On 2005-SEP-01 California made history when the state Senate became the first legislative body in the U.S. to pass legislation permitting same-sex marriage.

The nearest precedence occurred many decades earlier when the California state legislature was the first state in the nation redefine marriage on racial grounds. They overturnws the state miscegenation law which prevented inter-racial couples from marrying.

Governor Schwarzenegger vetoed the bill on SEP-29.

A petition drive to change the California Constitution failed. Supporters were not able to obtain the 598,000 signatures needed to place an amendment on the 2006 ballot to restrict marriage in the state to one man and one woman.

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Activity during 2007: Petitions to hold referendums to prevent SSMs fail. Governor vetos bill that would have legalized SSMs:

  • 2007: In early 2007-JUL, the California attorney general approved an official title and summary language for several California amendments to restrict marriage in the state to opposite-sex couples only. Ron Prentice, executive director of the California Family Council, a conservative Christian group, said:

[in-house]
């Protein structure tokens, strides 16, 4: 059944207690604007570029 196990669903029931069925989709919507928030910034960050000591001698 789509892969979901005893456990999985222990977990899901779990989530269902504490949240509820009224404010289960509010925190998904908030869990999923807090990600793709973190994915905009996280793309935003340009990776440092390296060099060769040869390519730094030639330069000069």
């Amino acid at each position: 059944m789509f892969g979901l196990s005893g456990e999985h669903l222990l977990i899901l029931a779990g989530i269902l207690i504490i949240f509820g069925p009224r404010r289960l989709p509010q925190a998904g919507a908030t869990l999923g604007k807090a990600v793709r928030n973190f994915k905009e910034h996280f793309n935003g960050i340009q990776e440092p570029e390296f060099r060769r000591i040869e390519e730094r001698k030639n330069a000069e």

"An amendment to the California Constitution, which requires a vote of the people, is the only way to stop the politicians, and especially the courts, from redefining marriage against the will of the majority of Californians."

    Proposition 22 had been passed in the year 2000 by a majority of 61%. It restricted marriage to one man and one woman. However, it only has authority equal to a state law. Assemblyperson Mark Leno has re-introduced his same-sex marriage bill as Assembly Bill 43. It would legalize same-sex marriage and is expected to pass the legislature in 2007. Governor Schwarzenegger has promised to veto it. The constitutionality of Proposition 22 was being considered by the California Supreme Court.

    There are two initiatives being pursued to solidify the denial of equal rights for same-sex couples:

    • is proposing an amendment to the California constitution that defines marriage as between one man and one woman. It would read: "Only marriage between a man and a woman is valid or recognized in California." If passed by more than 50% of the voters, the proposed amendment would seem to have no impact on existing domestic partnerships which give all state marriage benefits to registered same-sex couples

    •, the official website for the California Constitutional Marriage Amendment, is proposing a different amendment. It would go further by denying any and all legal rights and benefits currently given to registered domestic partners. The proposed amendment is very broad, and attacks common law opposite-sex couples as well as same-sex couples. Their loving, committed relationships would be considered by the state as equal to two casual roommates: